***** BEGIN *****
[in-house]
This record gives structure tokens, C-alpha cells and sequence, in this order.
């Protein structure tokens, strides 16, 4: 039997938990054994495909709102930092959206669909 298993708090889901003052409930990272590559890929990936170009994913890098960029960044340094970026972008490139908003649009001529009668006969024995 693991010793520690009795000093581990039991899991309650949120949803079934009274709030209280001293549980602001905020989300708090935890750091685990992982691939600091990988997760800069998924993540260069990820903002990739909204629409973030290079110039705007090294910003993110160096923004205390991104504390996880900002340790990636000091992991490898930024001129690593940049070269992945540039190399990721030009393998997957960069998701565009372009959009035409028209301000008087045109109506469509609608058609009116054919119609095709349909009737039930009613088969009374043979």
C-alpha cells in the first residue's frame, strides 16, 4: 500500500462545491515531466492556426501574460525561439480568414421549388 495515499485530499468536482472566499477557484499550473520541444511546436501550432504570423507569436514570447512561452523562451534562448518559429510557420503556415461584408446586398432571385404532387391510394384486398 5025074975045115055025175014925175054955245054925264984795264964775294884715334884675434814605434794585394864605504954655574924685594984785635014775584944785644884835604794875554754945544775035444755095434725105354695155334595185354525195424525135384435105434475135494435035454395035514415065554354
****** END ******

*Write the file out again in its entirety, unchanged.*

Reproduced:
[in-house]
This record gives structure tokens, C-alpha cells and sequence, in this order.
């Protein structure tokens, strides 16, 4: 039997938990054994495909709102930092959206669909 298993708090889901003052409930990272590559890929990936170009994913890098960029960044340094970026972008490139908003649009001529009668006969024995 693991010793520690009795000093581990039991899991309650949120949803079934009274709030209280001293549980602001905020989300708090935890750091685990992982691939600091990988997760800069998924993540260069990820903002990739909204629409973030290079110039705007090294910003993110160096923004205390991104504390996880900002340790990636000091992991490898930024001129690593940049070269992945540039190399990721030009393998997957960069998701565009372009959009035409028209301000008087045109109506469509609608058609009116054919119609095709349909009737039930009613088969009374043979």
C-alpha cells in the first residue's frame, strides 16, 4: 500500500462545491515531466492556426501574460525561439480568414421549388 495515499485530499468536482472566499477557484499550473520541444511546436501550432504570423507569436514570447512561452523562451534562448518559429510557420503556415461584408446586398432571385404532387391510394384486398 5025074975045115055025175014925175054955245054925264984795264964775294884715334884675434814605434794585394864605504954655574924685594984785635014775584944785644884835604794875554754945544775035444755095434725105354695155334595185354525195424525135384435105434475135494435035454395035514415065554354